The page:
Flow pattern observations of gasoline dissolved co2 inside an injector

A. Rashkovan, E. Sher

Research output: Contribution to journalArticlepeer-review

18 Scopus citations


Spray formation by fuel-dissolved gas atomization is studied. The geometry of the injector, which consists of two orifices separated by an expansion chamber, was optimized to produce spray with minimal Sauter mean diameter (SMD). Special attention is drawn to the flow pattern inside the expansion chamber and on its significant impact on the resultant spray quality. Three possible characteristic regimes were identified: all liquid flow, stratified two-phase flow, and well-mixed bubbly flow. The latter regime results in the lowest SMD sprays. The necessary operation conditions and injector geometry in order to reach the well-mixed bubbly flow regime were mapped. A possible explanation for the optimal value of about 0.7 for the orifice diameter ratio has been proposed. When optimizing an injector of this type, it is anticipated that the pressure of the expansion chamber plays an important role. The pressure is primarily determined by the orifice diameter ratio. A lower pressure enhances both the nucleation rate at the inlet orifice and the bubble growth rate inside the chamber. Conversely, a higher pressure enhances the discharge velocity and the bubble growth rate downstream of the discharge orifice; both result in a better secondary droplet breakup. In an attempt to find an empirical criterion for the optimal orifice diameter ratio, we examined various combinations of the relevant parameters. The product of the void fraction and the pressure drop across the discharge orifice has been found fairly useful over the entire range of the present experimental conditions.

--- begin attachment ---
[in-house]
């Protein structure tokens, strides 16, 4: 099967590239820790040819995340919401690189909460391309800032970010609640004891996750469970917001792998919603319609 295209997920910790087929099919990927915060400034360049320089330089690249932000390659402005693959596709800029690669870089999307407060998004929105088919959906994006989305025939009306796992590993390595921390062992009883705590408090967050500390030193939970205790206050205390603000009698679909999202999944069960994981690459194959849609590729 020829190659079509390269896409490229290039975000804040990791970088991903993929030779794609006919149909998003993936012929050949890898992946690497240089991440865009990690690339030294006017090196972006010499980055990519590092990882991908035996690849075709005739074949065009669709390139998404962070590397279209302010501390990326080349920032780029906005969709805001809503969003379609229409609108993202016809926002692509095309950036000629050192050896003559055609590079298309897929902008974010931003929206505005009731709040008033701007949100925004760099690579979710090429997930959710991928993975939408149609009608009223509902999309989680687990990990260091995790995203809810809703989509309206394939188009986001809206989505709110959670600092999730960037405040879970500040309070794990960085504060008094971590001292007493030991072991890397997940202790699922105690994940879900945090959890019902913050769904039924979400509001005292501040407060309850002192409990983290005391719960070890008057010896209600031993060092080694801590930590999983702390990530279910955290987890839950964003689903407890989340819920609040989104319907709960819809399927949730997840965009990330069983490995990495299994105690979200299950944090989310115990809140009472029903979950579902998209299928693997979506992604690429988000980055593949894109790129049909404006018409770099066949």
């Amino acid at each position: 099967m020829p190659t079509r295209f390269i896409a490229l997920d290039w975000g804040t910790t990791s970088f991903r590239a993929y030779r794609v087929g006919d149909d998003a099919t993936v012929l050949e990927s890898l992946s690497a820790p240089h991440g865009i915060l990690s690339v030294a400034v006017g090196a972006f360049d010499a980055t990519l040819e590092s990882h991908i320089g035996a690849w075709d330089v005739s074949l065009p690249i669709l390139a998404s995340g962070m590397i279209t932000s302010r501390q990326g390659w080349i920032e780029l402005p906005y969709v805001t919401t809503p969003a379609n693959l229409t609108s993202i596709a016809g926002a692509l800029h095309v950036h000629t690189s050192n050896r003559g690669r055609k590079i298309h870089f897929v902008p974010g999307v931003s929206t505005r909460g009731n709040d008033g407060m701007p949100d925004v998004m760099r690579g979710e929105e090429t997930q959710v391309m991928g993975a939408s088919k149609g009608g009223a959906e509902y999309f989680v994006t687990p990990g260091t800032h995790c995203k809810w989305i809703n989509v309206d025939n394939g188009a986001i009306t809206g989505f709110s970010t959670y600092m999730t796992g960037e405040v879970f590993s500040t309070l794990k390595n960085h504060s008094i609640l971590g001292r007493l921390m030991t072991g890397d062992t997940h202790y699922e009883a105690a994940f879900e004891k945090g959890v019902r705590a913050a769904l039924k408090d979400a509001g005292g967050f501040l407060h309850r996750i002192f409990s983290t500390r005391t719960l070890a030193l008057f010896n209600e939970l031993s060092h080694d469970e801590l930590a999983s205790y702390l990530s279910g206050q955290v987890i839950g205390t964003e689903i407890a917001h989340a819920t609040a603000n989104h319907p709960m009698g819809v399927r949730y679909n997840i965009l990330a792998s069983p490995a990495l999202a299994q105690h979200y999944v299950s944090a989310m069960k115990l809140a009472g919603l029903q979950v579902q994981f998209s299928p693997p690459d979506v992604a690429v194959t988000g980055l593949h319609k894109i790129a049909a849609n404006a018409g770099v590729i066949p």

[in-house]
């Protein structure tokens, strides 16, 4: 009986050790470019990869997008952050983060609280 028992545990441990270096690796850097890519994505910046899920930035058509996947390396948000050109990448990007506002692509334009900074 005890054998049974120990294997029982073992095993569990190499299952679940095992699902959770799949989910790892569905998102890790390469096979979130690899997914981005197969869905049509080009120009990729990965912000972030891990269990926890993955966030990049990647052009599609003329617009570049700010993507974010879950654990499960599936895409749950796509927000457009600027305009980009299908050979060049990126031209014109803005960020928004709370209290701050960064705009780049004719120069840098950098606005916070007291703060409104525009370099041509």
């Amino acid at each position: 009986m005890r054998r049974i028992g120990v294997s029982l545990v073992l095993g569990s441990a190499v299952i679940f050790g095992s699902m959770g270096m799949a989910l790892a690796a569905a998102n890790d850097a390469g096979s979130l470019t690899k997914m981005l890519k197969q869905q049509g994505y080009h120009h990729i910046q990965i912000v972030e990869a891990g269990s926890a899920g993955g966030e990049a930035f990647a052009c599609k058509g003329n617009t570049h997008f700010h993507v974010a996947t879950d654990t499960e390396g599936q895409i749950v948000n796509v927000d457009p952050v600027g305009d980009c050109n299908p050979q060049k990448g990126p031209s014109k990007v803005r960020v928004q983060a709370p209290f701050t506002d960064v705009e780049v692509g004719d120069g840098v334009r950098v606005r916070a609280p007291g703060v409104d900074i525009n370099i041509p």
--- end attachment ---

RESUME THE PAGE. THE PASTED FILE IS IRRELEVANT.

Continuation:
Original languageEnglish
Pages (from-to)615-626
Number of pages12
JournalAtomization and Sprays
Issue number6
StatePublished - 1 Jan 2006

ASJC Scopus subject areas

  • Chemical Engineering (all)


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